Genetic Linguistics


Osiatynski: What, then, in the field of linguistics, are the greatest achievements?

Chomsky: I think the most important work that is going on has to do with the search for very general and abstract features of what is sometimes called universal grammar: general properties of language that reflect a kind of biological necessity rather than logical necessity; that is, properties of language that are not logically necessary for such a system but which are essential invariant properties of human language and are known without learning. We know these properties but we don’t learn them. We simply use our knowledge of these properties as the basis for learning.

Osiatynski: Do we genetically inherit this knowledge?

Chomsky: Yes, we must. In fact, by universal grammar I mean just that system of principles and structures that are the prerequisites for acquisition of language, and to which every language necessarily conforms.

Osiatynski: Does it mean that this genetic basis of language is universal?

Chomsky: Yes, that’s right. But we are only one species. You can imagine a different world in which a number of species developed with different genetically determined linguistic systems. It hasn’t happened in evolution. What has happened is that one species has developed, and the genetic structure of this species happens to involve a variety of intricate abstract principles of linguistic organization that, therefore, necessarily constrain every language, and, in fact, create the basis for learning language as a way of organizing experience rather than constituting something learned from experience.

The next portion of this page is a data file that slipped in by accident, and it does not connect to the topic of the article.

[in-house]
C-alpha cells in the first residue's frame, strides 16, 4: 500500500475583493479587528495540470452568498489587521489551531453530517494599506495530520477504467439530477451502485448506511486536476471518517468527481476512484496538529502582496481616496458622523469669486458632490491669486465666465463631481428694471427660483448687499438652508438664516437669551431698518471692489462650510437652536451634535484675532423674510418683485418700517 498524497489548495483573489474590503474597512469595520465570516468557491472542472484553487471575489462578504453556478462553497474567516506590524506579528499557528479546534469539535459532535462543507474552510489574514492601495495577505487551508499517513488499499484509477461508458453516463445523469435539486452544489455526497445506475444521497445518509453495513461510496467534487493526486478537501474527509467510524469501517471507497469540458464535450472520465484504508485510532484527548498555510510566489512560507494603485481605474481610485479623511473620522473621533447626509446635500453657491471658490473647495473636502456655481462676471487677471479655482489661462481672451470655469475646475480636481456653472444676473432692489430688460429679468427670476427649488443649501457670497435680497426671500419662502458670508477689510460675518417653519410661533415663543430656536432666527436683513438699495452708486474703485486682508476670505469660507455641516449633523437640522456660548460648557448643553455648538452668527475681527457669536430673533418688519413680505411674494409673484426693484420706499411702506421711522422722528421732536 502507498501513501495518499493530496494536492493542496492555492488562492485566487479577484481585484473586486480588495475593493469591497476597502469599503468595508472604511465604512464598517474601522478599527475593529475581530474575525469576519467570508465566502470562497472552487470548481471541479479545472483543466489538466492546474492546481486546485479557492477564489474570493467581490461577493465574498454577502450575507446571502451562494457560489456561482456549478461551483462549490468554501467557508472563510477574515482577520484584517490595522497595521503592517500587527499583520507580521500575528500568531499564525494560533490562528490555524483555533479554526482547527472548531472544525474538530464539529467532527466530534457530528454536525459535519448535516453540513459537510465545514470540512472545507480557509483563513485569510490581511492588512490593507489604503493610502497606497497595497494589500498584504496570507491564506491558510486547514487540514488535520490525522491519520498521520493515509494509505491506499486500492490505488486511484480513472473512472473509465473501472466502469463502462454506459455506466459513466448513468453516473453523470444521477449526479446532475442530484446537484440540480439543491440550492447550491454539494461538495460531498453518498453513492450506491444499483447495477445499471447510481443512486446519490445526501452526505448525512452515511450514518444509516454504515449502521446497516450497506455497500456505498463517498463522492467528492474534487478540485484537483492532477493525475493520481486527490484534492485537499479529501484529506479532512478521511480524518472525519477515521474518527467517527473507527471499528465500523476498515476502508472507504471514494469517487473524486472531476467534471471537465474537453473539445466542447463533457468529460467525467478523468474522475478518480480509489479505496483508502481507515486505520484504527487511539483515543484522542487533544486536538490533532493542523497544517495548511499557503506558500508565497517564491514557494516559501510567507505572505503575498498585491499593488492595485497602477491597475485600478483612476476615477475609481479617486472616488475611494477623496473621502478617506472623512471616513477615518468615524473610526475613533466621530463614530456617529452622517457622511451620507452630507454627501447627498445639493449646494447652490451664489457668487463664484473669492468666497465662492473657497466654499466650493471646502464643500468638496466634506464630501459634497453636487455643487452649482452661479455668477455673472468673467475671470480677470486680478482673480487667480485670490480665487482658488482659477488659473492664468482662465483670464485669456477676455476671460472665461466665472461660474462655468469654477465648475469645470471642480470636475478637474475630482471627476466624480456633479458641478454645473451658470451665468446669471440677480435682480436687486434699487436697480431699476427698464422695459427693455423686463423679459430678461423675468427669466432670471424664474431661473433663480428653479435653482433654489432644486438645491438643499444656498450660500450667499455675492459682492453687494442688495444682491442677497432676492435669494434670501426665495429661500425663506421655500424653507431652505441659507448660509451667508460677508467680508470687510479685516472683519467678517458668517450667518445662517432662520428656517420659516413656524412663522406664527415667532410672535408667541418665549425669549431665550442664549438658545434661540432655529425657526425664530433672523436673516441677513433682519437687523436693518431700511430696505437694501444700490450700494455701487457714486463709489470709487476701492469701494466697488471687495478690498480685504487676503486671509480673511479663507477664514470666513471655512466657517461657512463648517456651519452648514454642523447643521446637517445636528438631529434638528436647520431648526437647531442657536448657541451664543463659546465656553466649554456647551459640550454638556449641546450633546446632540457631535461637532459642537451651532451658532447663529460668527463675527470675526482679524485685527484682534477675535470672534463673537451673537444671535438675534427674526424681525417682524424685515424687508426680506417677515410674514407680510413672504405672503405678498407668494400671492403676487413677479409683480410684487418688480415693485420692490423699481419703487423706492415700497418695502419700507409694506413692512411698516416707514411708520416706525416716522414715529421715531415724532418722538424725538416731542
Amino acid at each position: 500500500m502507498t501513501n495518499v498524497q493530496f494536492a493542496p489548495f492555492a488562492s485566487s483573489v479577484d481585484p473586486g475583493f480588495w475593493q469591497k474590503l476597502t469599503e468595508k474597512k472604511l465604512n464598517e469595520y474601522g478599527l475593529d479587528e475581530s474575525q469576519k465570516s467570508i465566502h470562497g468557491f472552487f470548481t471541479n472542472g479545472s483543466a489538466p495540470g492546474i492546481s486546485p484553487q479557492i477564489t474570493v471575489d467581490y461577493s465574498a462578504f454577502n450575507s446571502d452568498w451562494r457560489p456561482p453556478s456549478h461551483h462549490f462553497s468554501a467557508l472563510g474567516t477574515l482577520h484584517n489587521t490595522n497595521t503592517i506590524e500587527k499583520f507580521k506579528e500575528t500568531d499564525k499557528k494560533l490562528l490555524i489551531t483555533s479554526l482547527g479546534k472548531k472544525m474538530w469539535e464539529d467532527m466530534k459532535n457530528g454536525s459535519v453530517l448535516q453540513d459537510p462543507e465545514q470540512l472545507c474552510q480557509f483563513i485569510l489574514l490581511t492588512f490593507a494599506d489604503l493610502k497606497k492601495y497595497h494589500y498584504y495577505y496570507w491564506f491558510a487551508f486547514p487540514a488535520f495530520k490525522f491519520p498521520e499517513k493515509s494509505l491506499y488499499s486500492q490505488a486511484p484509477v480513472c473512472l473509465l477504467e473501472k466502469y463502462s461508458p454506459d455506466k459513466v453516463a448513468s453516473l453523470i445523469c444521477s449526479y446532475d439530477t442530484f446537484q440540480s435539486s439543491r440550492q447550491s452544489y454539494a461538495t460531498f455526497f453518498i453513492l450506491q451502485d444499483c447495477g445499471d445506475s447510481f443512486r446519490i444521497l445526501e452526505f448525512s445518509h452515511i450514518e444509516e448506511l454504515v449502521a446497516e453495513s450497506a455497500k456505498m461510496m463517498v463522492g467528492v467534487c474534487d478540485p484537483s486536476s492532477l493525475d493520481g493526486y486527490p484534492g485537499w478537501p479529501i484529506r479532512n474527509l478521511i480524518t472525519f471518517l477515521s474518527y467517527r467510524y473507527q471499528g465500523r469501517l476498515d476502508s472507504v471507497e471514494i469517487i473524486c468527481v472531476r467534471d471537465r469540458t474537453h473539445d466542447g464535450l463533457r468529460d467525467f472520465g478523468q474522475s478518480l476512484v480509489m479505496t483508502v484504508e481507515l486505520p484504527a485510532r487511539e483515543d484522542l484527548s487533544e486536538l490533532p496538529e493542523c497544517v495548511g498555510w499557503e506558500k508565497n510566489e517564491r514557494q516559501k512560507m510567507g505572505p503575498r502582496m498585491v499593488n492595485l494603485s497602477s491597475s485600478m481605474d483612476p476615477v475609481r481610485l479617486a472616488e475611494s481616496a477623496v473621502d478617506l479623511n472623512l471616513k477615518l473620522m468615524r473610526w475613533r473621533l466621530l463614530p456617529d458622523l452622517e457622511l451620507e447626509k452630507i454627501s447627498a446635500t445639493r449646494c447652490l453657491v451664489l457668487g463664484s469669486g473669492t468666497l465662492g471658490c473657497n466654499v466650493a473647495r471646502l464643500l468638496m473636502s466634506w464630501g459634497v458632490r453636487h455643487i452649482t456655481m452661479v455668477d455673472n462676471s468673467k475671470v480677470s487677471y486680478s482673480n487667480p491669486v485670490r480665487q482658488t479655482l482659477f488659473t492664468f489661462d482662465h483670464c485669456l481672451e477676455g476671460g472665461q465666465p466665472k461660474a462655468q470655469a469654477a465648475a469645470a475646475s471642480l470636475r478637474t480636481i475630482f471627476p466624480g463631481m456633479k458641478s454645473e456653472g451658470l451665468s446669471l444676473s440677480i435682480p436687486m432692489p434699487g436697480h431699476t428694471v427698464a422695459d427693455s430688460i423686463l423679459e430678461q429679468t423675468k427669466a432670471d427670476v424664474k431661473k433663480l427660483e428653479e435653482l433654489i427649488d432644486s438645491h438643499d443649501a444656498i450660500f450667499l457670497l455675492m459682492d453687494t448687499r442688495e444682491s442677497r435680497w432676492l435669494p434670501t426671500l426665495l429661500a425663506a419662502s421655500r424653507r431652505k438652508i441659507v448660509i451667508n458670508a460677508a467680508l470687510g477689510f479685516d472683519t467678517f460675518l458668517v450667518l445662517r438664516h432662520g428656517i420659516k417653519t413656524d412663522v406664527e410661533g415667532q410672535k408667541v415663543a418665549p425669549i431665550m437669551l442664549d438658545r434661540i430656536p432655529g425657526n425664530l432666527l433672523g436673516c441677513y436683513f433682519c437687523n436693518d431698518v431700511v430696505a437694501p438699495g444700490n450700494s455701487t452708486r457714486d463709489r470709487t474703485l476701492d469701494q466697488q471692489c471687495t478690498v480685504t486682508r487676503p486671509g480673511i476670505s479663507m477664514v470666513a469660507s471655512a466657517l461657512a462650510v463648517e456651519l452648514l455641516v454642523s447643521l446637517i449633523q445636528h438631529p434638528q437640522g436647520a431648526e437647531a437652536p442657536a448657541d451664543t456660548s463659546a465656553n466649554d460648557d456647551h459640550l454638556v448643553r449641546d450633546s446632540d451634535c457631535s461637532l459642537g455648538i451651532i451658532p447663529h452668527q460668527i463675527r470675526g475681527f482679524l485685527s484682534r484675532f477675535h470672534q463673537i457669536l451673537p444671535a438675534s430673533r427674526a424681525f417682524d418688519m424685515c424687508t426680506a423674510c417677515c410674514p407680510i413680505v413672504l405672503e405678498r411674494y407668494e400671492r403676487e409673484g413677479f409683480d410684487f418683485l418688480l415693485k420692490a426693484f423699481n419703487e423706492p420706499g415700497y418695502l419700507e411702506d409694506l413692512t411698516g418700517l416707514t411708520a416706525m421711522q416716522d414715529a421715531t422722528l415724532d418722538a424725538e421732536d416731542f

Osiatynski: Would such knowledge also be helpful in understanding human nature?

Chomsky: It would, in two respects. For one thing, it is by itself a part of a study of human intelligence that is, perhaps, the central aspect of human nature. And second, I think, it is a good model for studying other human properties, which ought to be studied by psychologists in the same way.

– Wiktor Osiatynski (ed.), Contrasts: Soviet and American Thinkers Discuss the Future (MacMillan, 1984), pp. 95-101

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Biology, Sociology and Language


Osiatynski: As I understand, language has an innate biological basis. Its use, however, is social. What do you think of the social functions of language? Is it primarily an instrument of communication?